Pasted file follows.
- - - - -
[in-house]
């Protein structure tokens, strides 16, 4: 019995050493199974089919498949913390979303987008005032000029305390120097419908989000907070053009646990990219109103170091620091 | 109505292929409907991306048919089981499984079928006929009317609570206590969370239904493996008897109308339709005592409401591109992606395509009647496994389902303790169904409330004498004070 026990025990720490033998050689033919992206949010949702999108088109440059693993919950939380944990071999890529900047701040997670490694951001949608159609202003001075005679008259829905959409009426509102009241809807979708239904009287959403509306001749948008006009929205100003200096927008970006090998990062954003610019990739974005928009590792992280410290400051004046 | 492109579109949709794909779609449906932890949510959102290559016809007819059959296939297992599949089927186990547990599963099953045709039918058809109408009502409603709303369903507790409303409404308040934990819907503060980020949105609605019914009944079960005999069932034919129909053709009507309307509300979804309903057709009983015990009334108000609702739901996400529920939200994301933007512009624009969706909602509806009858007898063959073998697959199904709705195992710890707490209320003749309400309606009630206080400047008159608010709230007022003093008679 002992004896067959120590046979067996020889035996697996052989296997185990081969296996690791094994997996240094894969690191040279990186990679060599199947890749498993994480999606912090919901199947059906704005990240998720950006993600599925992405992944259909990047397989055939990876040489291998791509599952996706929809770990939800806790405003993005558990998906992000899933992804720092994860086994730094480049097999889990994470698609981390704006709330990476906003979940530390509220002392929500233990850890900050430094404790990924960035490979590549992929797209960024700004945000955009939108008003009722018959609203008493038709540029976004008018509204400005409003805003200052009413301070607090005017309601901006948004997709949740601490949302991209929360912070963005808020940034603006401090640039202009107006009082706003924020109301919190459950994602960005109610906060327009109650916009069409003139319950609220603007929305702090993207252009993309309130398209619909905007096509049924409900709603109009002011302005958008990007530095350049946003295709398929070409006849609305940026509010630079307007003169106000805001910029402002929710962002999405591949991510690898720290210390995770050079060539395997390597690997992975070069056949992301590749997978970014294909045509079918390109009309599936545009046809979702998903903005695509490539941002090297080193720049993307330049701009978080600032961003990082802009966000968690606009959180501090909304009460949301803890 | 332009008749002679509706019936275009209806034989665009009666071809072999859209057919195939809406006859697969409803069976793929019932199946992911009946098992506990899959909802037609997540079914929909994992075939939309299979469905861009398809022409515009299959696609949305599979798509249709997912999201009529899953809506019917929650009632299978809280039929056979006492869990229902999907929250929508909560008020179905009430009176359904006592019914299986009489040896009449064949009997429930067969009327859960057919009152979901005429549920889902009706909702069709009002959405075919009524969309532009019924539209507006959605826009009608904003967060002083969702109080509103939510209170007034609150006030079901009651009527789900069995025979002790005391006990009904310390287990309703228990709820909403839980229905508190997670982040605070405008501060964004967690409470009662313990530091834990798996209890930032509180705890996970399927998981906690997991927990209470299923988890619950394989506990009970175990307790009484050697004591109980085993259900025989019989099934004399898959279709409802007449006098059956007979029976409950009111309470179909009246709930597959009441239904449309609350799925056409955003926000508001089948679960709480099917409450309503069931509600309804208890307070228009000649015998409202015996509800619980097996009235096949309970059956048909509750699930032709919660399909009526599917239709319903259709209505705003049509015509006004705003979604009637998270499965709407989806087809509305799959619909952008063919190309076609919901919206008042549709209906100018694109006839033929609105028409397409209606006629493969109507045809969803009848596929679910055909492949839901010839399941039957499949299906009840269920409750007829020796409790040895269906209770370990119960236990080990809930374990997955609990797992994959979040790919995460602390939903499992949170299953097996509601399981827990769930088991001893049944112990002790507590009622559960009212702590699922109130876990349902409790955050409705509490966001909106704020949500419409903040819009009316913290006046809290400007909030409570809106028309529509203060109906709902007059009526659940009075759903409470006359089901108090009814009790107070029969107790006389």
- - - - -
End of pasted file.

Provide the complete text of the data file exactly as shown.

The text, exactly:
[in-house]
């Protein structure tokens, strides 16, 4: 019995050493199974089919498949913390979303987008005032000029305390120097419908989000907070053009646990990219109103170091620091 | 109505292929409907991306048919089981499984079928006929009317609570206590969370239904493996008897109308339709005592409401591109992606395509009647496994389902303790169904409330004498004070 026990025990720490033998050689033919992206949010949702999108088109440059693993919950939380944990071999890529900047701040997670490694951001949608159609202003001075005679008259829905959409009426509102009241809807979708239904009287959403509306001749948008006009929205100003200096927008970006090998990062954003610019990739974005928009590792992280410290400051004046 | 492109579109949709794909779609449906932890949510959102290559016809007819059959296939297992599949089927186990547990599963099953045709039918058809109408009502409603709303369903507790409303409404308040934990819907503060980020949105609605019914009944079960005999069932034919129909053709009507309307509300979804309903057709009983015990009334108000609702739901996400529920939200994301933007512009624009969706909602509806009858007898063959073998697959199904709705195992710890707490209320003749309400309606009630206080400047008159608010709230007022003093008679 002992004896067959120590046979067996020889035996697996052989296997185990081969296996690791094994997996240094894969690191040279990186990679060599199947890749498993994480999606912090919901199947059906704005990240998720950006993600599925992405992944259909990047397989055939990876040489291998791509599952996706929809770990939800806790405003993005558990998906992000899933992804720092994860086994730094480049097999889990994470698609981390704006709330990476906003979940530390509220002392929500233990850890900050430094404790990924960035490979590549992929797209960024700004945000955009939108008003009722018959609203008493038709540029976004008018509204400005409003805003200052009413301070607090005017309601901006948004997709949740601490949302991209929360912070963005808020940034603006401090640039202009107006009082706003924020109301919190459950994602960005109610906060327009109650916009069409003139319950609220603007929305702090993207252009993309309130398209619909905007096509049924409900709603109009002011302005958008990007530095350049946003295709398929070409006849609305940026509010630079307007003169106000805001910029402002929710962002999405591949991510690898720290210390995770050079060539395997390597690997992975070069056949992301590749997978970014294909045509079918390109009309599936545009046809979702998903903005695509490539941002090297080193720049993307330049701009978080600032961003990082802009966000968690606009959180501090909304009460949301803890 | 332009008749002679509706019936275009209806034989665009009666071809072999859209057919195939809406006859697969409803069976793929019932199946992911009946098992506990899959909802037609997540079914929909994992075939939309299979469905861009398809022409515009299959696609949305599979798509249709997912999201009529899953809506019917929650009632299978809280039929056979006492869990229902999907929250929508909560008020179905009430009176359904006592019914299986009489040896009449064949009997429930067969009327859960057919009152979901005429549920889902009706909702069709009002959405075919009524969309532009019924539209507006959605826009009608904003967060002083969702109080509103939510209170007034609150006030079901009651009527789900069995025979002790005391006990009904310390287990309703228990709820909403839980229905508190997670982040605070405008501060964004967690409470009662313990530091834990798996209890930032509180705890996970399927998981906690997991927990209470299923988890619950394989506990009970175990307790009484050697004591109980085993259900025989019989099934004399898959279709409802007449006098059956007979029976409950009111309470179909009246709930597959009441239904449309609350799925056409955003926000508001089948679960709480099917409450309503069931509600309804208890307070228009000649015998409202015996509800619980097996009235096949309970059956048909509750699930032709919660399909009526599917239709319903259709209505705003049509015509006004705003979604009637998270499965709407989806087809509305799959619909952008063919190309076609919901919206008042549709209906100018694109006839033929609105028409397409209606006629493969109507045809969803009848596929679910055909492949839901010839399941039957499949299906009840269920409750007829020796409790040895269906209770370990119960236990080990809930374990997955609990797992994959979040790919995460602390939903499992949170299953097996509601399981827990769930088991001893049944112990002790507590009622559960009212702590699922109130876990349902409790955050409705509490966001909106704020949500419409903040819009009316913290006046809290400007909030409570809106028309529509203060109906709902007059009526659940009075759903409470006359089901108090009814009790107070029969107790006389």